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Discussion Starter · #1 ·
Long story short, I have a 55G tank.

I was keeping African Cichlids in there for about 7 months, but decided to go another route.
I traded the Africans with a guy I knew.

I took my Aquaclear 110 filter off, kept it running, and hooked it up to a little 10 gallon tank using the 55G water.
Then I emptied the 55G completely, hosed it out, scraped the algae off the back, etc.

Put brand new substrate in there that is good with plants, put in some driftwood that I had soaking for days.
I then filled it up with tap water, and this is where the problem is I THINK.

Straight from my faucet, and if I let it sit out for a day, the Ammonia level reads about a 2PPM.
I just assumed that since this is how I filled it up 7 months ago that it would be fine.

So I filled up the tank, putting in the de-chlorinator, which says it gets rid of chlorine and chloramines.
Just to be safe I added an entire bottle of the Tetra Safe Start as well

Well, I guess the filter I had going wasn't enough to cycle that Ammonia? Because It hasn't budged from around 1PPM-1.5PPM in about 25 days.
I'm getting 0s on Nitrite and Nitrate.

I also have 8 little Neon Tetras in there as well since I thought the Safe-Start would be the "just in case it doesn't work" safety. They actually seem to be fine. I've also gone to the grocery store and bought about 20Gs of purified drinking water, which I tested at 0PPM Ammonia and switched it out.... And it did nothing to that Ammonia amount, still 1-1.5PPM

Any ideas?
 

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If I follow correctly -- you removed all your bacterial colony in the gravel when you switched out your substrate and then you put a filter with your bacterial colony on a 10 gallon, unclear if that tank had any fish in it, but it certainly wouldn't have the load of a 55 gallon and thus would diminish if not entirely kill off the colony in the filter. (BTW, moving the tank water from the old tank to the new doesn't help with bacterial colony.)

So, yes, you're starting from scratch.

I, too, have had an issue with ammonia levels in tanks even without fish in them. I'm at a loss to explain that either. (Such as when restarting a QT tank and getting ammonia readings right away.)

In any event, I strongly recommend you use Dr. Tim's One and Only to jump start your cycle. It's the only thing in a bottle I've used that works . . .
 

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Discussion Starter · #3 ·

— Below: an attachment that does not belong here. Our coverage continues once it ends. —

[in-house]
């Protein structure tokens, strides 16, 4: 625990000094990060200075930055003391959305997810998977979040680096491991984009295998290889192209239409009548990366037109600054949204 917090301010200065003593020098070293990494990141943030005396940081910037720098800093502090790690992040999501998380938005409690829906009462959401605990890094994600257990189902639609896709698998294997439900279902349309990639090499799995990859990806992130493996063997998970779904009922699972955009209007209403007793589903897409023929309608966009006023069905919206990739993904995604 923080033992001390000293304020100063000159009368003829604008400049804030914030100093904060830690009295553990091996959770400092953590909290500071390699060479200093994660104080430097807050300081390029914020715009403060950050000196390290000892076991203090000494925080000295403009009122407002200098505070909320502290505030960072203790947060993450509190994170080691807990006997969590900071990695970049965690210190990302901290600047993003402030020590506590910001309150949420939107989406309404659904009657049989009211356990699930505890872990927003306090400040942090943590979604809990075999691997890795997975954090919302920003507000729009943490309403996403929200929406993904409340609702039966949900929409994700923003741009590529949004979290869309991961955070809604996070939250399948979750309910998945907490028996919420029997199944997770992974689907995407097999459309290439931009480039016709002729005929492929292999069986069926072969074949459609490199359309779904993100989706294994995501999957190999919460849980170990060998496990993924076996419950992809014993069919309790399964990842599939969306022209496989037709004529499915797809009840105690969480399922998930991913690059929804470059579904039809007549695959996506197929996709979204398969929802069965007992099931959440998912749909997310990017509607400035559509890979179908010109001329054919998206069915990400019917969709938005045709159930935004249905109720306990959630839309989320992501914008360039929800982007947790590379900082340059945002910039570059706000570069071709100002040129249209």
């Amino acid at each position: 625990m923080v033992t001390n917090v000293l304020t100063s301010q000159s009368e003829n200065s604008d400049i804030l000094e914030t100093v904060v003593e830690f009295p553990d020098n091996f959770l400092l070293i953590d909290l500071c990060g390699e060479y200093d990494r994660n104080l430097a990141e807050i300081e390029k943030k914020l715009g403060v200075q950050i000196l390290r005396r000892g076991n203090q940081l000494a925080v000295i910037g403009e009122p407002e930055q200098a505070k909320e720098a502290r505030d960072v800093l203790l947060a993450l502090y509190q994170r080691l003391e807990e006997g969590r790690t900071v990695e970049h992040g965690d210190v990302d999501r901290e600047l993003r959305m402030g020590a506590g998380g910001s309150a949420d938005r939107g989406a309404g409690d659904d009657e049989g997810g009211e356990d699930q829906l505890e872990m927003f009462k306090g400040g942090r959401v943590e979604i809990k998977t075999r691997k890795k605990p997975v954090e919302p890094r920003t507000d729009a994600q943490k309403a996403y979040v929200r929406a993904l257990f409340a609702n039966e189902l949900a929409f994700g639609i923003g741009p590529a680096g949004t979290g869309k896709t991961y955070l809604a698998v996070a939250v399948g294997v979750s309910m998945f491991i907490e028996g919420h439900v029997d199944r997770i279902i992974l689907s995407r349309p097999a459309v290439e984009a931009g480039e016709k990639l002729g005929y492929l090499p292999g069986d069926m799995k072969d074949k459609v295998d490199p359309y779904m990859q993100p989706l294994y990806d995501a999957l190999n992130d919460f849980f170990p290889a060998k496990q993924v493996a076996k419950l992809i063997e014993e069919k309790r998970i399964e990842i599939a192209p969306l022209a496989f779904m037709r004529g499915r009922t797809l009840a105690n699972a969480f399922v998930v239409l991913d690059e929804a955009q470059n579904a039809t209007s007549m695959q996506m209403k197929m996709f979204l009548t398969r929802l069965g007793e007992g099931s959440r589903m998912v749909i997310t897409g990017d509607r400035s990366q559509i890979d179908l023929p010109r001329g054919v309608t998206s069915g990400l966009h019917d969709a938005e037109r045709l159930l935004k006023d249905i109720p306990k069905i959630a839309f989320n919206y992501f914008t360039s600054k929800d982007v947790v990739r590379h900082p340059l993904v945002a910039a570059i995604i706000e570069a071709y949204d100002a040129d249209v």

Just to be clearER
I took the existing filter, kept it running for about 2-3 hours while I completely emptied the tank, and sprayed it out.

I then filled the tank back up with NEW tap water, but that tap water has high ammonia.

Then put the still-running filter on the tank again.

But new substrate, new fish.

I've tried Dr.Tim's in the past, and it's done nothing.
When I set up the Cichlid tank, I filled it up, poured it in, added a few cichlids and the ammonia never went down either.

Just like this time... Perhaps the 55G of 1.5PPM Ammonia is just too much for any bottle of "Live bacteria" to handle?

SO I guess I just wait this out?
 

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I'd try using Prime (if you are trying to save your fish), I just did something similar and have also used Dr Tims (but it hasn't been in for 24 hours yet). However, I was able to get most of my ammonia and nitrites taken care of by doing daily water changes and adding appropriate amounts Prime.

I wonder if your driftwood might not have absorbed ammonia when it was soaking and is now leaching it back into the water?

Another thought, (that might also save you some money) you might want to try letting a gallon or so of your tap water sit and keep checking it to see how long it takes the ammonia to naturally evaporate...ie. a few days? a few weeks? a month? If you knew that number, it would be easier to determine if something is going wrong in your tank or if a problem has been properly fixed. You don't want to simply assume if your ammonia drops to 0 that it has been cycled and the problem is eliminated, if the ammonia has just evaporated.
 
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